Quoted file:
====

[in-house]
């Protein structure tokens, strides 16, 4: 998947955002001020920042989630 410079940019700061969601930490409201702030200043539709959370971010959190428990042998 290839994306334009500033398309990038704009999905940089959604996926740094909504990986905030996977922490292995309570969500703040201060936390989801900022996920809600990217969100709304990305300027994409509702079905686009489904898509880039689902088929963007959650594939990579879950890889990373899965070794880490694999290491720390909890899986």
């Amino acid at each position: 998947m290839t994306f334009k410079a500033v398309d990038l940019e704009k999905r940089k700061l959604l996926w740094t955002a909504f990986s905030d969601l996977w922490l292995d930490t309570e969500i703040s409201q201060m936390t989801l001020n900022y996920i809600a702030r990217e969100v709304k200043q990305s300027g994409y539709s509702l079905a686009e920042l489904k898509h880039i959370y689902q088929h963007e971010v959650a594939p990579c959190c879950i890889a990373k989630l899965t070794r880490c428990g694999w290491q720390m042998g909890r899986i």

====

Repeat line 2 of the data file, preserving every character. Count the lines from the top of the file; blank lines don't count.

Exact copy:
């Protein structure tokens, strides 16, 4: 998947955002001020920042989630 410079940019700061969601930490409201702030200043539709959370971010959190428990042998 290839994306334009500033398309990038704009999905940089959604996926740094909504990986905030996977922490292995309570969500703040201060936390989801900022996920809600990217969100709304990305300027994409509702079905686009489904898509880039689902088929963007959650594939990579879950890889990373899965070794880490694999290491720390909890899986």